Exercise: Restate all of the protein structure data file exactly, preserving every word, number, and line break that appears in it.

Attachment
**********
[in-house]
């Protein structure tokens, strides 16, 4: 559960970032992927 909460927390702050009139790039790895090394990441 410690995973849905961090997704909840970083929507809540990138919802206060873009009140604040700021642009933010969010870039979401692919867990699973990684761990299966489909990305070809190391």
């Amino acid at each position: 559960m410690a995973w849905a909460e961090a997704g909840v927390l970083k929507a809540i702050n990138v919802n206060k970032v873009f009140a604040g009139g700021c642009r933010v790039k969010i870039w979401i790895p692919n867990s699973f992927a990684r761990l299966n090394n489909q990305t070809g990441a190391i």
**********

[in-house]
């Protein structure tokens, strides 16, 4: 559960970032992927 909460927390702050009139790039790895090394990441 410690995973849905961090997704909840970083929507809540990138919802206060873009009140604040700021642009933010969010870039979401692919867990699973990684761990299966489909990305070809190391």
């Amino acid at each position: 559960m410690a995973w849905a909460e961090a997704g909840v927390l970083k929507a809540i702050n990138v919802n206060k970032v873009f009140a604040g009139g700021c642009r933010v790039k969010i870039w979401i790895p692919n867990s699973f992927a990684r761990l299966n090394n489909q990305t070809g990441a190391i």